By Joseph Carl DeCaro,
The Stratford Bard
February 21, 2002
When it comes to "breaking the ice," Bernard Koether may be overqualified,
That's because Koether - the personable chairman of Stratford's Food Automation-Service Techniques, Inc. - also chairs the Glacier Society, a non-profit organization based in nearby Bridgeport.
The Society's first goal is to restore and operate the decommissioned icebreaker Glacier as a floating museum in port and a U.S. Coast Guard certified school at sea. AS the latter, the Glacier will conduct post-graduate learning programs and research environmental issues, such as global change and ozone layer depletion. The ship will even explore the oil fields in Northern Alaska so as to reduce America's dependence on foreign oil.
If that isn't challenging enough, the Glacier hopes to have a medical facility aboard to administer free health care to indigenous ice-bound populations.
"The hospital ship Hope can't go into the ice," said Koether.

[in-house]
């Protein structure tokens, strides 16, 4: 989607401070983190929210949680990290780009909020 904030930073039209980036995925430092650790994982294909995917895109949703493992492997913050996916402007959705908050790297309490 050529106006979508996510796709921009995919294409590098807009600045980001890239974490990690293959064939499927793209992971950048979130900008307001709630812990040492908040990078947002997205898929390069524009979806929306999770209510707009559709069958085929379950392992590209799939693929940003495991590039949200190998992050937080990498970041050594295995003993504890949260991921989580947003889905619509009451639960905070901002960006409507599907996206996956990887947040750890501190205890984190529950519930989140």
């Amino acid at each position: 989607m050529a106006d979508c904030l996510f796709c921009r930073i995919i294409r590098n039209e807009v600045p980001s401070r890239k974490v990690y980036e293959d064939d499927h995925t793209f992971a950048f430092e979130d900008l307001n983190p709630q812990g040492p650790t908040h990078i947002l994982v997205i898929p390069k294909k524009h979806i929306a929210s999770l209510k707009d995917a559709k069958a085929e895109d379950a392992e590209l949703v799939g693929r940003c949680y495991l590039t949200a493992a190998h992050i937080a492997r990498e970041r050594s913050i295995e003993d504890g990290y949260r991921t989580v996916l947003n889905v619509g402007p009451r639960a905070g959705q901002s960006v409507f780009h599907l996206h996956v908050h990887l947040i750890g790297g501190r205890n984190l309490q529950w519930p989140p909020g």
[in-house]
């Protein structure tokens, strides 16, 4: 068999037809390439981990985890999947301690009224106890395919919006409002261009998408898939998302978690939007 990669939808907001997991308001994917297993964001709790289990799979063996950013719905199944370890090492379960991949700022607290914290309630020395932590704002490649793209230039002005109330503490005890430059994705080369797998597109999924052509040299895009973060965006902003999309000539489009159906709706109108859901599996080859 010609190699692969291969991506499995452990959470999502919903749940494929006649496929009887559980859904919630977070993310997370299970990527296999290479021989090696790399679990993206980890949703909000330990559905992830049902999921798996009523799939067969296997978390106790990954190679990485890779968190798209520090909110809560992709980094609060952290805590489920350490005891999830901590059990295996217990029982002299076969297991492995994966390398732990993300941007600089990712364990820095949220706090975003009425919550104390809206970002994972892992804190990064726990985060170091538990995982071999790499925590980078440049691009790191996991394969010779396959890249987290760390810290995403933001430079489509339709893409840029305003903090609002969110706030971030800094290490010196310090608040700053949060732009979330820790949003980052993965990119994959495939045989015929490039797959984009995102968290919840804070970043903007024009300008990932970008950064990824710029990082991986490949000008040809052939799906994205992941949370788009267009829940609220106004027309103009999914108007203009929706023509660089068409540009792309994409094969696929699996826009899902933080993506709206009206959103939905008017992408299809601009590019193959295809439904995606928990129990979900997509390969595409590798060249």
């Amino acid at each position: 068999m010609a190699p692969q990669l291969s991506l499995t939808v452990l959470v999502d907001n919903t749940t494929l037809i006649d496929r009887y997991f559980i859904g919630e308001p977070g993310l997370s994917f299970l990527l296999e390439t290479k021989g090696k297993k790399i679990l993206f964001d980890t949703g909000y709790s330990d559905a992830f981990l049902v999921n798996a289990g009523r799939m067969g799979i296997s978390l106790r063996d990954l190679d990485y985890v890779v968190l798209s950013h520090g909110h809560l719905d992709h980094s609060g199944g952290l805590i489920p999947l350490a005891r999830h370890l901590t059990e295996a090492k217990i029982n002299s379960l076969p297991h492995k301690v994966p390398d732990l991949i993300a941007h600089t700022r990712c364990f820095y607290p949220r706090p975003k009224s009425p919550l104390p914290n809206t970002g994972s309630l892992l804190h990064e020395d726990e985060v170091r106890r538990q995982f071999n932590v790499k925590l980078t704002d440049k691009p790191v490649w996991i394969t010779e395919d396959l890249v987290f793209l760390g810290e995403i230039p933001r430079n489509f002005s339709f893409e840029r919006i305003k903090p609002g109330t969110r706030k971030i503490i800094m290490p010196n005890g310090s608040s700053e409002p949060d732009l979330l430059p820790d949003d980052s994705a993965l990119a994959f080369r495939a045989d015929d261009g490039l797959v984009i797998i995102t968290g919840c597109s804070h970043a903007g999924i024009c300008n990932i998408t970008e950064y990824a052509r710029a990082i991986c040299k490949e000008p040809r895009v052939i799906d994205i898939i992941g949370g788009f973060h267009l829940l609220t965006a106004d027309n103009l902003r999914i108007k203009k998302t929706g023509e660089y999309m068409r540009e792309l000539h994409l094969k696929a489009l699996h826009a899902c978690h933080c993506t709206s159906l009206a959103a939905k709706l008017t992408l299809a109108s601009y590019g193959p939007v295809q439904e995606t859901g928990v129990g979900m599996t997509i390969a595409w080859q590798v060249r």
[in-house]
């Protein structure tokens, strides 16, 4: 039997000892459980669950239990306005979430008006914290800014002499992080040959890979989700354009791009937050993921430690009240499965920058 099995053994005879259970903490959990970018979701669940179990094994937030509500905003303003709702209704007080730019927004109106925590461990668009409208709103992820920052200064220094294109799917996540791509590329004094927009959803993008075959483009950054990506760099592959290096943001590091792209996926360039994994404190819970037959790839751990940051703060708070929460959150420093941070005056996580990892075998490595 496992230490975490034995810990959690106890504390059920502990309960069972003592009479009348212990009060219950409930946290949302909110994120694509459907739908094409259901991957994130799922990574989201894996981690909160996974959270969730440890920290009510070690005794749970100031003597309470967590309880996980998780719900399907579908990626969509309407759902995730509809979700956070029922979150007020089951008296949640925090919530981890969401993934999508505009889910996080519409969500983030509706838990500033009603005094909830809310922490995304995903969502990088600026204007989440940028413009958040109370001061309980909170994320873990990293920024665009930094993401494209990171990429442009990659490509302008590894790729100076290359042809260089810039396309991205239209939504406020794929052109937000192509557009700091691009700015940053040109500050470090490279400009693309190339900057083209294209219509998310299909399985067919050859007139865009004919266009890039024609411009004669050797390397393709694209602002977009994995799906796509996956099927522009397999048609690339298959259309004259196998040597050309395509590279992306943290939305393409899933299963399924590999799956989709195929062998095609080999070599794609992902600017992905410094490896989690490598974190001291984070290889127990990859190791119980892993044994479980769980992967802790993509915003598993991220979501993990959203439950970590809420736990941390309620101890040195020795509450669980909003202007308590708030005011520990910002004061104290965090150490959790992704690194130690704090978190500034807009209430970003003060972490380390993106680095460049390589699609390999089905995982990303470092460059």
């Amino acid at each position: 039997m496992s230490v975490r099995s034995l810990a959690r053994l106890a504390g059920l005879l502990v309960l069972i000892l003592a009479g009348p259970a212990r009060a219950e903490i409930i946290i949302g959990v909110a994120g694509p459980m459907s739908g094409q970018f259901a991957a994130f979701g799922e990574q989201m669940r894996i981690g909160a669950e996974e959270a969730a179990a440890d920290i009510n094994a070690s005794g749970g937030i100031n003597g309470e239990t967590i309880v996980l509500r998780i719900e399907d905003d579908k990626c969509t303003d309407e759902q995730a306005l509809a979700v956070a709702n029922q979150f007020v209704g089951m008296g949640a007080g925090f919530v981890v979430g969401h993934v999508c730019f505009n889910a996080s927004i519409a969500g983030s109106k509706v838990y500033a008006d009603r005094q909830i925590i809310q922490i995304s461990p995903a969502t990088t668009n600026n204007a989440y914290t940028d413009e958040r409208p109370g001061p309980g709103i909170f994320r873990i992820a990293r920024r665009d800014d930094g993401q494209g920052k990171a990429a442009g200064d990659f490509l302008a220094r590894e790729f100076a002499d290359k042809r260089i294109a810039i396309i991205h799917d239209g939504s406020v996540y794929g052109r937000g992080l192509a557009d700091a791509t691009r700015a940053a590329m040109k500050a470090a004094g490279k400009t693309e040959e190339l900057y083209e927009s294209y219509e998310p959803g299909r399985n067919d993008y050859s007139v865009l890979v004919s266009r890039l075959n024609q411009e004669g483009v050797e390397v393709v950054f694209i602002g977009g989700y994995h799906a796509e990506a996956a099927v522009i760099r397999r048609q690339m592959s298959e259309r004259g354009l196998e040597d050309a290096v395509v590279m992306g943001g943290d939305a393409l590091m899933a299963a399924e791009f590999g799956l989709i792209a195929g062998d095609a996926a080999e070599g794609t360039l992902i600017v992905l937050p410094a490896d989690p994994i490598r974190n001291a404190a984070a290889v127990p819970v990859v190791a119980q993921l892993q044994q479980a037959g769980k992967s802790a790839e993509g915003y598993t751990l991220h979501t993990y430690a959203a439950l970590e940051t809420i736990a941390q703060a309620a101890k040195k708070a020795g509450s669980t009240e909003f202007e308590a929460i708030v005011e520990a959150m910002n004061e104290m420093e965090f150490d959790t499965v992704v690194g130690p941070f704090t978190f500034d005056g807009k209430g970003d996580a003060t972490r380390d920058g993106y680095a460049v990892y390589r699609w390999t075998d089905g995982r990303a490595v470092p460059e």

As a young ensign, Koether was the Glacier's navigator from 1959-61. He said navigating through ice was especially challenging since there were no buoys and the weather was terrible. To make matters worse, you couldn't use a magnetic compass and there were no visible stars for months at a time in the seas surrounding the "land of the midnight sun."
"You had to navigate by dead reckoning and guessing," said Koether.
Now as the Society's chairman, Koether hopes to someday port the Glacier in Bridgeport harbor where it will serve as a major tourist attraction, housing a museum to honor all who have literally gone to the ends of the earth.
But first he has to get it there.
Commissioned in 1955, the Glacier was the only sop of her class. She served as the flagship for famed polar explorer Richard Byrd during Operation Deepfreeze (1955-6). In addition to her record-breaking 39 Arctic and Antarctic deployments, the Glacier is one of a select few ship to have served under both the Navy and the USCG. She was decommissioned in 1987 and is now mothballed in San Francisco's harbor where the Society's nearly 100 volunteers have labored to restore the ship to seaworthiness. But more hands on deck are always needed.
Becoming a member of the Society qualifies you to join the Glacier's crew for her planned return voyage from San Francisco to Boston - her first homeport - via the North Pole.
Both Congressman Christopher Shays and Senator Joseph Lieberman support the Society.
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